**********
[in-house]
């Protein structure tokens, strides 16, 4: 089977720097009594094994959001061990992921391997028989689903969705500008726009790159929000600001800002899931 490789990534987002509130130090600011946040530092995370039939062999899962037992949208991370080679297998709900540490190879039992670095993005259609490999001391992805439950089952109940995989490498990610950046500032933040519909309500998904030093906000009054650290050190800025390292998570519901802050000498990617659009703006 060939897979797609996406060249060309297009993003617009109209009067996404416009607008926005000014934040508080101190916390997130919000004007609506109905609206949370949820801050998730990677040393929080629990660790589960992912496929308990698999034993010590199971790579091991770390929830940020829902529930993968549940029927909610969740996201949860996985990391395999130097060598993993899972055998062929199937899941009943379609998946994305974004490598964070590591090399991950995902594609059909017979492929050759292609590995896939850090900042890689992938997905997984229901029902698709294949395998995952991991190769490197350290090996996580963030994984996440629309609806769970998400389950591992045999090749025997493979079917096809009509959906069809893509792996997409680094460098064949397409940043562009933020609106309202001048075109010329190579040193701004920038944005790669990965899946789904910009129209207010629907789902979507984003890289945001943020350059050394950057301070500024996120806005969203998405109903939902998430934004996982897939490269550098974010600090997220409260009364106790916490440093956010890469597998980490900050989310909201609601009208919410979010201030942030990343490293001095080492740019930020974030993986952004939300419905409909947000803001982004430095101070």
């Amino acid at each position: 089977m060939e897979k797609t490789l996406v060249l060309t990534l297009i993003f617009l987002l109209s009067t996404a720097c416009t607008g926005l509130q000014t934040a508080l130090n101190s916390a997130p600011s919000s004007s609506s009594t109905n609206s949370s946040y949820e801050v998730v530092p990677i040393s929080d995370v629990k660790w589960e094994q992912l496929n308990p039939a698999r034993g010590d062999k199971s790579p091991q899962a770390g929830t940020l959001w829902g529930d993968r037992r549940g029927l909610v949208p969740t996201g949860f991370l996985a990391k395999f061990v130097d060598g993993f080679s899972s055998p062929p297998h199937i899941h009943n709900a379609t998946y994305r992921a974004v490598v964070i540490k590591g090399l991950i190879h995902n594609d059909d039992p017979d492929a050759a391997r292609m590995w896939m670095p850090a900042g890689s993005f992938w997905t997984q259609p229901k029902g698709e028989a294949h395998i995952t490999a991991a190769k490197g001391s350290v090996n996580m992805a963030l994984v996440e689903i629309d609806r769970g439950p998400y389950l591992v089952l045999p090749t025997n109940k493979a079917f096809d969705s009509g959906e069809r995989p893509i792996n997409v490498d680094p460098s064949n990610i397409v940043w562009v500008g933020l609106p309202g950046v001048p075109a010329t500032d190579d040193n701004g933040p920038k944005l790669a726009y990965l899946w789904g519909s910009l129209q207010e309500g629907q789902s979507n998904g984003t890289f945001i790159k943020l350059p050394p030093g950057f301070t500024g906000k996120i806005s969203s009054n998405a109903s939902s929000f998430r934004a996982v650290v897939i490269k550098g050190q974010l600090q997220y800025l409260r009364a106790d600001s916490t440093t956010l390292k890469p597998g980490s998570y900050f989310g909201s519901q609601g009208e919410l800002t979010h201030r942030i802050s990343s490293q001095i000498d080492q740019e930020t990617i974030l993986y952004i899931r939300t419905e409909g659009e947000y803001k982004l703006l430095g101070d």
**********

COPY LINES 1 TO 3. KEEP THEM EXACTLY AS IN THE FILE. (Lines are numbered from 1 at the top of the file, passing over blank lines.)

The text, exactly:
[in-house]
């Protein structure tokens, strides 16, 4: 089977720097009594094994959001061990992921391997028989689903969705500008726009790159929000600001800002899931 490789990534987002509130130090600011946040530092995370039939062999899962037992949208991370080679297998709900540490190879039992670095993005259609490999001391992805439950089952109940995989490498990610950046500032933040519909309500998904030093906000009054650290050190800025390292998570519901802050000498990617659009703006 060939897979797609996406060249060309297009993003617009109209009067996404416009607008926005000014934040508080101190916390997130919000004007609506109905609206949370949820801050998730990677040393929080629990660790589960992912496929308990698999034993010590199971790579091991770390929830940020829902529930993968549940029927909610969740996201949860996985990391395999130097060598993993899972055998062929199937899941009943379609998946994305974004490598964070590591090399991950995902594609059909017979492929050759292609590995896939850090900042890689992938997905997984229901029902698709294949395998995952991991190769490197350290090996996580963030994984996440629309609806769970998400389950591992045999090749025997493979079917096809009509959906069809893509792996997409680094460098064949397409940043562009933020609106309202001048075109010329190579040193701004920038944005790669990965899946789904910009129209207010629907789902979507984003890289945001943020350059050394950057301070500024996120806005969203998405109903939902998430934004996982897939490269550098974010600090997220409260009364106790916490440093956010890469597998980490900050989310909201609601009208919410979010201030942030990343490293001095080492740019930020974030993986952004939300419905409909947000803001982004430095101070």
């Amino acid at each position: 089977m060939e897979k797609t490789l996406v060249l060309t990534l297009i993003f617009l987002l109209s009067t996404a720097c416009t607008g926005l509130q000014t934040a508080l130090n101190s916390a997130p600011s919000s004007s609506s009594t109905n609206s949370s946040y949820e801050v998730v530092p990677i040393s929080d995370v629990k660790w589960e094994q992912l496929n308990p039939a698999r034993g010590d062999k199971s790579p091991q899962a770390g929830t940020l959001w829902g529930d993968r037992r549940g029927l909610v949208p969740t996201g949860f991370l996985a990391k395999f061990v130097d060598g993993f080679s899972s055998p062929p297998h199937i899941h009943n709900a379609t998946y994305r992921a974004v490598v964070i540490k590591g090399l991950i190879h995902n594609d059909d039992p017979d492929a050759a391997r292609m590995w896939m670095p850090a900042g890689s993005f992938w997905t997984q259609p229901k029902g698709e028989a294949h395998i995952t490999a991991a190769k490197g001391s350290v090996n996580m992805a963030l994984v996440e689903i629309d609806r769970g439950p998400y389950l591992v089952l045999p090749t025997n109940k493979a079917f096809d969705s009509g959906e069809r995989p893509i792996n997409v490498d680094p460098s064949n990610i397409v940043w562009v500008g933020l609106p309202g950046v001048p075109a010329t500032d190579d040193n701004g933040p920038k944005l790669a726009y990965l899946w789904g519909s910009l129209q207010e309500g629907q789902s979507n998904g984003t890289f945001i790159k943020l350059p050394p030093g950057f301070t500024g906000k996120i806005s969203s009054n998405a109903s939902s929000f998430r934004a996982v650290v897939i490269k550098g050190q974010l600090q997220y800025l409260r009364a106790d600001s916490t440093t956010l390292k890469p597998g980490s998570y900050f989310g909201s519901q609601g009208e919410l800002t979010h201030r942030i802050s990343s490293q001095i000498d080492q740019e930020t990617i974030l993986y952004i899931r939300t419905e409909g659009e947000y803001k982004l703006l430095g101070d």